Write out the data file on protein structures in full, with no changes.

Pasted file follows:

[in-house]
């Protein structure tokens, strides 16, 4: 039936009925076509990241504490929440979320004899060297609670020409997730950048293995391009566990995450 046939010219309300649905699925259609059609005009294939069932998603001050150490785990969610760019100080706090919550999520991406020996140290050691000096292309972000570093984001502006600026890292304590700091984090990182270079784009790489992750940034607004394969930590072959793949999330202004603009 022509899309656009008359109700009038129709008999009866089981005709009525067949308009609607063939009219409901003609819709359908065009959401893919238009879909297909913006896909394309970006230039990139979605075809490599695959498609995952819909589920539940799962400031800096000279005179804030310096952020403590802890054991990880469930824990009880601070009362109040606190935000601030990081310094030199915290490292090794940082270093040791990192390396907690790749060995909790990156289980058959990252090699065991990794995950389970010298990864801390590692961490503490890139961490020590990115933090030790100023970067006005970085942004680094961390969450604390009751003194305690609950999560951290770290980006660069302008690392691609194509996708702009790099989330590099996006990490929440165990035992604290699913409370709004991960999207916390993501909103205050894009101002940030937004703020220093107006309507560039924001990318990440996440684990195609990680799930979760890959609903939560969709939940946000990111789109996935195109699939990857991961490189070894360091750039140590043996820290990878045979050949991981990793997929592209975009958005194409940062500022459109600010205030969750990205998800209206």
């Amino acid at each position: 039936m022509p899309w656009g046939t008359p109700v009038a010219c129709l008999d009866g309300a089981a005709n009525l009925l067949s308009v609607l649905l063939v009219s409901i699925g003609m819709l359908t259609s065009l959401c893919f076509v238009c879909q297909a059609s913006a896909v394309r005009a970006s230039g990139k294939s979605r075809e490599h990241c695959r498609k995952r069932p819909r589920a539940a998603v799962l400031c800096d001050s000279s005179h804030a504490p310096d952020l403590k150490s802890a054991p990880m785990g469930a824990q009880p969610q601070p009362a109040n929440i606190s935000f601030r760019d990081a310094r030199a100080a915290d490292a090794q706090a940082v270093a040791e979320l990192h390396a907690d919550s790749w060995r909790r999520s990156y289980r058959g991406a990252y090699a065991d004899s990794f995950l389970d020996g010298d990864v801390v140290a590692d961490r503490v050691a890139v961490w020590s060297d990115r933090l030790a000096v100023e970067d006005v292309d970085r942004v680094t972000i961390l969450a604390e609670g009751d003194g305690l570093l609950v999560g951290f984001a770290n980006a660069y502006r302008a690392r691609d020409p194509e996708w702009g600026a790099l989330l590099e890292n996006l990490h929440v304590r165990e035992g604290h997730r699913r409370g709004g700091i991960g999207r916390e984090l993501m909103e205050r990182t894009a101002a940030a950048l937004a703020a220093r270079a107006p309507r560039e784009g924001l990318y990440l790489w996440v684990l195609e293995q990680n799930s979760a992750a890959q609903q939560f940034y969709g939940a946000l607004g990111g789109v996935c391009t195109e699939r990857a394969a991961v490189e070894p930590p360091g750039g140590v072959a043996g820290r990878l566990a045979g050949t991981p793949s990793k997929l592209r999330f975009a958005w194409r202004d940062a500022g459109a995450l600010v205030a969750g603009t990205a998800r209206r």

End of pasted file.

[in-house]
């Protein structure tokens, strides 16, 4: 039936009925076509990241504490929440979320004899060297609670020409997730950048293995391009566990995450 046939010219309300649905699925259609059609005009294939069932998603001050150490785990969610760019100080706090919550999520991406020996140290050691000096292309972000570093984001502006600026890292304590700091984090990182270079784009790489992750940034607004394969930590072959793949999330202004603009 022509899309656009008359109700009038129709008999009866089981005709009525067949308009609607063939009219409901003609819709359908065009959401893919238009879909297909913006896909394309970006230039990139979605075809490599695959498609995952819909589920539940799962400031800096000279005179804030310096952020403590802890054991990880469930824990009880601070009362109040606190935000601030990081310094030199915290490292090794940082270093040791990192390396907690790749060995909790990156289980058959990252090699065991990794995950389970010298990864801390590692961490503490890139961490020590990115933090030790100023970067006005970085942004680094961390969450604390009751003194305690609950999560951290770290980006660069302008690392691609194509996708702009790099989330590099996006990490929440165990035992604290699913409370709004991960999207916390993501909103205050894009101002940030937004703020220093107006309507560039924001990318990440996440684990195609990680799930979760890959609903939560969709939940946000990111789109996935195109699939990857991961490189070894360091750039140590043996820290990878045979050949991981990793997929592209975009958005194409940062500022459109600010205030969750990205998800209206």
């Amino acid at each position: 039936m022509p899309w656009g046939t008359p109700v009038a010219c129709l008999d009866g309300a089981a005709n009525l009925l067949s308009v609607l649905l063939v009219s409901i699925g003609m819709l359908t259609s065009l959401c893919f076509v238009c879909q297909a059609s913006a896909v394309r005009a970006s230039g990139k294939s979605r075809e490599h990241c695959r498609k995952r069932p819909r589920a539940a998603v799962l400031c800096d001050s000279s005179h804030a504490p310096d952020l403590k150490s802890a054991p990880m785990g469930a824990q009880p969610q601070p009362a109040n929440i606190s935000f601030r760019d990081a310094r030199a100080a915290d490292a090794q706090a940082v270093a040791e979320l990192h390396a907690d919550s790749w060995r909790r999520s990156y289980r058959g991406a990252y090699a065991d004899s990794f995950l389970d020996g010298d990864v801390v140290a590692d961490r503490v050691a890139v961490w020590s060297d990115r933090l030790a000096v100023e970067d006005v292309d970085r942004v680094t972000i961390l969450a604390e609670g009751d003194g305690l570093l609950v999560g951290f984001a770290n980006a660069y502006r302008a690392r691609d020409p194509e996708w702009g600026a790099l989330l590099e890292n996006l990490h929440v304590r165990e035992g604290h997730r699913r409370g709004g700091i991960g999207r916390e984090l993501m909103e205050r990182t894009a101002a940030a950048l937004a703020a220093r270079a107006p309507r560039e784009g924001l990318y990440l790489w996440v684990l195609e293995q990680n799930s979760a992750a890959q609903q939560f940034y969709g939940a946000l607004g990111g789109v996935c391009t195109e699939r990857a394969a991961v490189e070894p930590p360091g750039g140590v072959a043996g820290r990878l566990a045979g050949t991981p793949s990793k997929l592209r999330f975009a958005w194409r202004d940062a500022g459109a995450l600010v205030a969750g603009t990205a998800r209206r």